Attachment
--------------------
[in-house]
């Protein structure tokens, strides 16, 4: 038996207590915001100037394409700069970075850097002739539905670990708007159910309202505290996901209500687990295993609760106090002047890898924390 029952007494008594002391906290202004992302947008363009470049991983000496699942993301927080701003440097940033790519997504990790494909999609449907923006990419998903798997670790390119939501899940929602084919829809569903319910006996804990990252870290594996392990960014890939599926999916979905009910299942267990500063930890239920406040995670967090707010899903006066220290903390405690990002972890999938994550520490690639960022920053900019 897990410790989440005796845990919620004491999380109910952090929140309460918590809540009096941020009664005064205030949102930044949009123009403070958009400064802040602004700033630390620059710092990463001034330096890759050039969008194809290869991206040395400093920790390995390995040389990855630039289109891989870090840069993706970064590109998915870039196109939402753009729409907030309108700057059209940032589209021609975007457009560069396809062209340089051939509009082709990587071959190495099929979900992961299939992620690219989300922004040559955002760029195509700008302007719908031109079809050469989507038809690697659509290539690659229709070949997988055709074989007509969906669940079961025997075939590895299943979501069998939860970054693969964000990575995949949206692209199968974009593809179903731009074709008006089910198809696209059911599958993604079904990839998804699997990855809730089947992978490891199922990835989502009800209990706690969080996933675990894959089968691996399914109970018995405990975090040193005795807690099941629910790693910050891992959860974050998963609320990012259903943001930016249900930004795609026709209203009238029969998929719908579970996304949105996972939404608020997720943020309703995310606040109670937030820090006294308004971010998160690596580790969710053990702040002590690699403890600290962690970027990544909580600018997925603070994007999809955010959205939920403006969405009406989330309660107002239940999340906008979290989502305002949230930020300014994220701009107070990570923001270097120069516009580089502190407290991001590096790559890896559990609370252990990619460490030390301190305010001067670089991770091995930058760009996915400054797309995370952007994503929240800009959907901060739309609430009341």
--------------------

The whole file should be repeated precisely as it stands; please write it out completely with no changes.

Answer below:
[in-house]
């Protein structure tokens, strides 16, 4: 038996207590915001100037394409700069970075850097002739539905670990708007159910309202505290996901209500687990295993609760106090002047890898924390 029952007494008594002391906290202004992302947008363009470049991983000496699942993301927080701003440097940033790519997504990790494909999609449907923006990419998903798997670790390119939501899940929602084919829809569903319910006996804990990252870290594996392990960014890939599926999916979905009910299942267990500063930890239920406040995670967090707010899903006066220290903390405690990002972890999938994550520490690639960022920053900019 897990410790989440005796845990919620004491999380109910952090929140309460918590809540009096941020009664005064205030949102930044949009123009403070958009400064802040602004700033630390620059710092990463001034330096890759050039969008194809290869991206040395400093920790390995390995040389990855630039289109891989870090840069993706970064590109998915870039196109939402753009729409907030309108700057059209940032589209021609975007457009560069396809062209340089051939509009082709990587071959190495099929979900992961299939992620690219989300922004040559955002760029195509700008302007719908031109079809050469989507038809690697659509290539690659229709070949997988055709074989007509969906669940079961025997075939590895299943979501069998939860970054693969964000990575995949949206692209199968974009593809179903731009074709008006089910198809696209059911599958993604079904990839998804699997990855809730089947992978490891199922990835989502009800209990706690969080996933675990894959089968691996399914109970018995405990975090040193005795807690099941629910790693910050891992959860974050998963609320990012259903943001930016249900930004795609026709209203009238029969998929719908579970996304949105996972939404608020997720943020309703995310606040109670937030820090006294308004971010998160690596580790969710053990702040002590690699403890600290962690970027990544909580600018997925603070994007999809955010959205939920403006969405009406989330309660107002239940999340906008979290989502305002949230930020300014994220701009107070990570923001270097120069516009580089502190407290991001590096790559890896559990609370252990990619460490030390301190305010001067670089991770091995930058760009996915400054797309995370952007994503929240800009959907901060739309609430009341």